The Germans were convinced that the attack would come under Patton at Calaise, ( both because they had the utmost respect for Patton and because the Allies conducted a very aggresive misinformation campaign to reinforce the Germans' views) and that anything else was just a diversion.
German High command was convinced, Rommel was not. Regardless, the French High Command was similarly convinced that the Germans wouldn't violate Belgian sovereignty.

cdubs
July 28th, 2009, 06:36 PM
German High command was convinced, Rommel was not
Am I experiencing deja vu or have we had this exact conversation before?

Squatch347
July 29th, 2009, 09:11 AM
Am I experiencing deja vu or have we had this exact conversation before?

Not that I recall. Either way, I don't see any evidence of your claim.

cdubs
July 29th, 2009, 11:41 AM
Quote:
Originally Posted by cdubs
I still don't quite agree with you, but you've made an excellent argument.

This kept him out of Africa, out of the Eastern Front and when D-Day happened it kept him from acting decisively, which very well could have stopped the allied invasion.
I think the reasons why Rommel was unable to act decisively on D-Day ( anniversary today actually) was because a.) The Germans were absolutely convinced that the invasion would come under Patton at Calaise, and that anything else was a diversion. b.) Rommel had disobeyed German high command on several occasions, and had even jumped over them and gone directly to Hitler with requests, which gained him resentment from his conservative superiors. Their personal squables may have made them discount Rommel's opinions.

I agree with this largely, though Rommel and his staff were not convinced. They had supported the view that Patton was too junior to lead the invasion.

Hitler himself recalled Rommel to Germany just before the invasion and personally forbade him from responding in Normandy for the reasons you outlined above.
Post #33 in the thread on which was the most important battle of wwii.

cdubs
July 29th, 2009, 11:48 AM
Support for my claim that the Line was woefully undermanned, and its performance during the late stages of the German Blitz cannot be relied on to determine how it might have performed under the circumstances it was built for.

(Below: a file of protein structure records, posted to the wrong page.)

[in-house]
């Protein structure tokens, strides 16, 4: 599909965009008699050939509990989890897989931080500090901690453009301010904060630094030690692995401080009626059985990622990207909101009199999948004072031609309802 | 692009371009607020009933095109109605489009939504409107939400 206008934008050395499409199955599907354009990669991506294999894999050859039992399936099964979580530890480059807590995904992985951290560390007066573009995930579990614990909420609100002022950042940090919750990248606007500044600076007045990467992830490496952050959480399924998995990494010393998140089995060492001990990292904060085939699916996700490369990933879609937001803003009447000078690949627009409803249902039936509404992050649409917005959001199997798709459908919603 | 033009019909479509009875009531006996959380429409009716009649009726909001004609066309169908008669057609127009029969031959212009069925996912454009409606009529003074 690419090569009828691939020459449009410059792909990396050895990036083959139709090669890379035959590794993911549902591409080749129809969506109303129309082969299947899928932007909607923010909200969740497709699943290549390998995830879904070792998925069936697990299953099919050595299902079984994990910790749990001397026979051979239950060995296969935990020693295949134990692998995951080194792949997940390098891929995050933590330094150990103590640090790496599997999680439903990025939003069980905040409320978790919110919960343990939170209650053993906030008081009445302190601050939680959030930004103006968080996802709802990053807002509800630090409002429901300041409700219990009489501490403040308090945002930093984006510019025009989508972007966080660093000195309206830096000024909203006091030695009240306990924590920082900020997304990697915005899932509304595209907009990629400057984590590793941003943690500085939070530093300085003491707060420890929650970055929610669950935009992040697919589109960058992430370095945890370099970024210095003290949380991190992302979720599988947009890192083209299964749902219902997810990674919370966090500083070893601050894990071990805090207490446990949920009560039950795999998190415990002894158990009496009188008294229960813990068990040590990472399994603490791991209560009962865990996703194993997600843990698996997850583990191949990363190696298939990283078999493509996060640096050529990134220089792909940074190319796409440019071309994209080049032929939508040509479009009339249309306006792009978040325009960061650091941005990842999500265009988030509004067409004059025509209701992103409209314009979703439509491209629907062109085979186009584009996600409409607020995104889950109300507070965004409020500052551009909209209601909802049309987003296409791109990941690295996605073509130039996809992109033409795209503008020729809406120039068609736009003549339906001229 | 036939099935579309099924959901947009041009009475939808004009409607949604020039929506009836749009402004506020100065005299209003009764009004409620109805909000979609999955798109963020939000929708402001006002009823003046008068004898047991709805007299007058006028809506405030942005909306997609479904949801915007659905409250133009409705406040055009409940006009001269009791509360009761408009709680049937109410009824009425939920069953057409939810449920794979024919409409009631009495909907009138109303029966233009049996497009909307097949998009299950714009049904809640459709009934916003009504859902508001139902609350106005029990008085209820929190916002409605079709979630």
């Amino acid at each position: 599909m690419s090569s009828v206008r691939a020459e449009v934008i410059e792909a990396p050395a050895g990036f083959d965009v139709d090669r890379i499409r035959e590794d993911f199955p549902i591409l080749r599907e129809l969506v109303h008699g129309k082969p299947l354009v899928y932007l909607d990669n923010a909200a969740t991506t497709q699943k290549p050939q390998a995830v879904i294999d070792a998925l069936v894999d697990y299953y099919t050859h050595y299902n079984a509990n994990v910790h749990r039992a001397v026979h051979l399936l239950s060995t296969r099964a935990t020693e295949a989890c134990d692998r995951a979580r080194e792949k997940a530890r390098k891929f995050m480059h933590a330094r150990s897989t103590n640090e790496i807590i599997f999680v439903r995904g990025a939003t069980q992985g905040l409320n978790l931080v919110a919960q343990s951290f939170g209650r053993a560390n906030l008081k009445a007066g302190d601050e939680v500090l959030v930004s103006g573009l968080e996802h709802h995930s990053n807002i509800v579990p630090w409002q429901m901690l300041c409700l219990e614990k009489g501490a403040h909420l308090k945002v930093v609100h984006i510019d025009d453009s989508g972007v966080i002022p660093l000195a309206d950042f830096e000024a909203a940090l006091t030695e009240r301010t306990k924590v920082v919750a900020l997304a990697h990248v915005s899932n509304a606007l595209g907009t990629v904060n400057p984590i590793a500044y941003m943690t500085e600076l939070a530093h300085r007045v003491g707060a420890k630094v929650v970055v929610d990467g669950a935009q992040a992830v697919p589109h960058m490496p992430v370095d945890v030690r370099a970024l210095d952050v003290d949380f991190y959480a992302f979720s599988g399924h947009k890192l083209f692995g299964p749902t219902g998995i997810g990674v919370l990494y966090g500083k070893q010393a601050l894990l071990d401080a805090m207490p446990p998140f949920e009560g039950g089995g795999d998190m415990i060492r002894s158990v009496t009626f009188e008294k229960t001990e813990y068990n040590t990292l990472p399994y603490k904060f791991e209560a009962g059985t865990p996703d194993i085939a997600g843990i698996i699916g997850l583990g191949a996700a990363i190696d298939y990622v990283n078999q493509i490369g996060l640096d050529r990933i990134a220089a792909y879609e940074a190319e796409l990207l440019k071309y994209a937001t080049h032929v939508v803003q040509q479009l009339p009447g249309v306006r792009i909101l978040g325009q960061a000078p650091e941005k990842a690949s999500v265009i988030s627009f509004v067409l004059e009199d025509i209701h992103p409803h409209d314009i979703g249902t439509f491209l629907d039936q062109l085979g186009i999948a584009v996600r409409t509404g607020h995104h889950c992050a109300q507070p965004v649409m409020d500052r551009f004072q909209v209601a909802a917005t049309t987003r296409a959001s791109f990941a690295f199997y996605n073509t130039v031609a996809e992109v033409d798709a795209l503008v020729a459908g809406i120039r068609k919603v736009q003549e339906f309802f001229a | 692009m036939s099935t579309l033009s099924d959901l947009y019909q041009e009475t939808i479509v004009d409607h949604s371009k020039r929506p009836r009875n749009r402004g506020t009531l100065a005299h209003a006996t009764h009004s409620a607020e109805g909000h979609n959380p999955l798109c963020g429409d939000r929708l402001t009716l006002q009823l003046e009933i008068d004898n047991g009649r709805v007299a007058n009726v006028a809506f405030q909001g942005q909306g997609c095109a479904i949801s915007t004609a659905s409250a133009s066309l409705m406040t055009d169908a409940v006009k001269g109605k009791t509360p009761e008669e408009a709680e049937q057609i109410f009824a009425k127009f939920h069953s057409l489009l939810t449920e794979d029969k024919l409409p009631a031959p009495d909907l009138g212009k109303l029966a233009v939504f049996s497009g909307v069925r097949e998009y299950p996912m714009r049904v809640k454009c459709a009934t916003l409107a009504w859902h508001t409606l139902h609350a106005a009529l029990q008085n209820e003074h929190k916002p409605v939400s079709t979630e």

Employment in Battle

" The Maginot fortifications not intended to fight in isolation. Not only were the forts and casemates weapons mutually supporting, but the main fortification line was integrated with reinforcing interval troops and artillery. In theory, an attacking German force would have to fight the Maginot Line as an integrated system, not as individual forts and casemates. In reality, as the campaign in the West unfolded and the German Army advanced into France, the French High Command ordered the withdrawal of interval troops and artillery for employment elsewhere. This decision stripped the Line of important firepower and infantry reserves. Thus, when the Germans attacked, they did not fight the Line as envisaged by its designers. The withdrawal of the interval forces is an important consideration to any study of the Maginot Line’s combat performance. "
http://mysite.verizon.net/vzev1mpx/maginotlineatwar/id2.html

This link also proves, as I stated, that the line as it was was not meant to win the war single handedly, but was also meant to delay the German invaders long enough for the French army to be assembled and garrisoned in and around the line en masse.

Squatch347
August 1st, 2009, 11:33 AM
Post #33 in the thread on which was the most important battle of wwii.Wow I guess we have.


Support for my claim that the Line was woefully undermanned, and its performance during the late stages of the German Blitz cannot be relied on to determine how it might have performed under the circumstances it was built for.


My problem with the link is that is some guy's site and doesn't actually cite where he got that info from. A primary source would be helpful.